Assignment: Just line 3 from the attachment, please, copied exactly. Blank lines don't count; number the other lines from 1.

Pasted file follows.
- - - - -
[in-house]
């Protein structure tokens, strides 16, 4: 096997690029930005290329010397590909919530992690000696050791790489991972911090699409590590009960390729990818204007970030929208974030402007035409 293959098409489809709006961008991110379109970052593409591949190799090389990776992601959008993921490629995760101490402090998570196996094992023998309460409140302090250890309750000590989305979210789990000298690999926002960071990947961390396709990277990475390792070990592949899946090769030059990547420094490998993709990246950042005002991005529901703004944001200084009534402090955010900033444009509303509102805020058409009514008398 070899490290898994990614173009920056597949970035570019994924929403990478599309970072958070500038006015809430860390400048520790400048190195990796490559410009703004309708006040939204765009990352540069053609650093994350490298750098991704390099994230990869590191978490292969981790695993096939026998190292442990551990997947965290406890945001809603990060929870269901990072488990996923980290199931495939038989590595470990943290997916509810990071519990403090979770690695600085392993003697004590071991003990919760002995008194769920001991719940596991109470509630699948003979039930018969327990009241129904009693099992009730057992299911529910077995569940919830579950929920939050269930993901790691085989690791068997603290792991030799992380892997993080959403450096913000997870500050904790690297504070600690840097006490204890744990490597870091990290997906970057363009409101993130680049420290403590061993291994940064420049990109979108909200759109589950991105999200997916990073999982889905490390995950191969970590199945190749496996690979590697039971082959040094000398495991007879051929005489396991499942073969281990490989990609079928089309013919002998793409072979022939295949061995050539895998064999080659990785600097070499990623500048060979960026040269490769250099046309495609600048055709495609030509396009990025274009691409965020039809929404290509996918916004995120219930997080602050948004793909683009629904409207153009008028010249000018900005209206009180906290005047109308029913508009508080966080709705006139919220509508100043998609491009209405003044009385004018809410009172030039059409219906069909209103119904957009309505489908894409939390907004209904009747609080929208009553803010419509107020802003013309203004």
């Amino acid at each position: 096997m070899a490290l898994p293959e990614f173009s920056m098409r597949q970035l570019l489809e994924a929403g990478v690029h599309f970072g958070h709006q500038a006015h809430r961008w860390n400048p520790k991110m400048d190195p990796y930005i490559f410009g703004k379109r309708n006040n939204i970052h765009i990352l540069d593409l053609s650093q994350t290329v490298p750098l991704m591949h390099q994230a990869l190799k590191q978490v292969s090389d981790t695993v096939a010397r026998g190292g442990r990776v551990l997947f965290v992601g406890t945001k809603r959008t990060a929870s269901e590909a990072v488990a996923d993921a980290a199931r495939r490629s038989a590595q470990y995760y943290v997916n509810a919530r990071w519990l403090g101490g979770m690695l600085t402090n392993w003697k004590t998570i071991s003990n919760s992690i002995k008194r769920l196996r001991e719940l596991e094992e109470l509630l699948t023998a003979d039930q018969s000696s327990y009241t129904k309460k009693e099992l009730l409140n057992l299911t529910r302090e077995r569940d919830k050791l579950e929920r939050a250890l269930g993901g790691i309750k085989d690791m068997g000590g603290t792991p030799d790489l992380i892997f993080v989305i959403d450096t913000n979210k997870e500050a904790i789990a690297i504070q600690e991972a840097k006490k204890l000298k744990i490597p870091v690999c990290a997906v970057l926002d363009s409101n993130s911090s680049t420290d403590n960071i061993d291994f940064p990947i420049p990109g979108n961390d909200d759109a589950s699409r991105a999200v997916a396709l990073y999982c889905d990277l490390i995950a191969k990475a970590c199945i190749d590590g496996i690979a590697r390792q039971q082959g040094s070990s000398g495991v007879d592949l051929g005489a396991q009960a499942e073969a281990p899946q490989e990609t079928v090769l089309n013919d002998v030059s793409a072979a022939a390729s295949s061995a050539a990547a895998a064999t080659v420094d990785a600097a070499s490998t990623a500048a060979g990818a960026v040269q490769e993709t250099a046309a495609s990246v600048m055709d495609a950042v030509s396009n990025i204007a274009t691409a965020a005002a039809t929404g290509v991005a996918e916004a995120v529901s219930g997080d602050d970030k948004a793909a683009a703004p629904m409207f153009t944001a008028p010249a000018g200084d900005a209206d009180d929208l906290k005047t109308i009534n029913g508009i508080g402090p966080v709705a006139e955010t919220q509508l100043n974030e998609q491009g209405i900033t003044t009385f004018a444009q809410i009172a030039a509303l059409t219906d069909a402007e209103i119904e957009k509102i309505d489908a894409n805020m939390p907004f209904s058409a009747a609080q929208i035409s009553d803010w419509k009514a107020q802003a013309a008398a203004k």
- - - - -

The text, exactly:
């Amino acid at each position: 096997m070899a490290l898994p293959e990614f173009s920056m098409r597949q970035l570019l489809e994924a929403g990478v690029h599309f970072g958070h709006q500038a006015h809430r961008w860390n400048p520790k991110m400048d190195p990796y930005i490559f410009g703004k379109r309708n006040n939204i970052h765009i990352l540069d593409l053609s650093q994350t290329v490298p750098l991704m591949h390099q994230a990869l190799k590191q978490v292969s090389d981790t695993v096939a010397r026998g190292g442990r990776v551990l997947f965290v992601g406890t945001k809603r959008t990060a929870s269901e590909a990072v488990a996923d993921a980290a199931r495939r490629s038989a590595q470990y995760y943290v997916n509810a919530r990071w519990l403090g101490g979770m690695l600085t402090n392993w003697k004590t998570i071991s003990n919760s992690i002995k008194r769920l196996r001991e719940l596991e094992e109470l509630l699948t023998a003979d039930q018969s000696s327990y009241t129904k309460k009693e099992l009730l409140n057992l299911t529910r302090e077995r569940d919830k050791l579950e929920r939050a250890l269930g993901g790691i309750k085989d690791m068997g000590g603290t792991p030799d790489l992380i892997f993080v989305i959403d450096t913000n979210k997870e500050a904790i789990a690297i504070q600690e991972a840097k006490k204890l000298k744990i490597p870091v690999c990290a997906v970057l926002d363009s409101n993130s911090s680049t420290d403590n960071i061993d291994f940064p990947i420049p990109g979108n961390d909200d759109a589950s699409r991105a999200v997916a396709l990073y999982c889905d990277l490390i995950a191969k990475a970590c199945i190749d590590g496996i690979a590697r390792q039971q082959g040094s070990s000398g495991v007879d592949l051929g005489a396991q009960a499942e073969a281990p899946q490989e990609t079928v090769l089309n013919d002998v030059s793409a072979a022939a390729s295949s061995a050539a990547a895998a064999t080659v420094d990785a600097a070499s490998t990623a500048a060979g990818a960026v040269q490769e993709t250099a046309a495609s990246v600048m055709d495609a950042v030509s396009n990025i204007a274009t691409a965020a005002a039809t929404g290509v991005a996918e916004a995120v529901s219930g997080d602050d970030k948004a793909a683009a703004p629904m409207f153009t944001a008028p010249a000018g200084d900005a209206d009180d929208l906290k005047t109308i009534n029913g508009i508080g402090p966080v709705a006139e955010t919220q509508l100043n974030e998609q491009g209405i900033t003044t009385f004018a444009q809410i009172a030039a509303l059409t219906d069909a402007e209103i119904e957009k509102i309505d489908a894409n805020m939390p907004f209904s058409a009747a609080q929208i035409s009553d803010w419509k009514a107020q802003a013309a008398a203004k």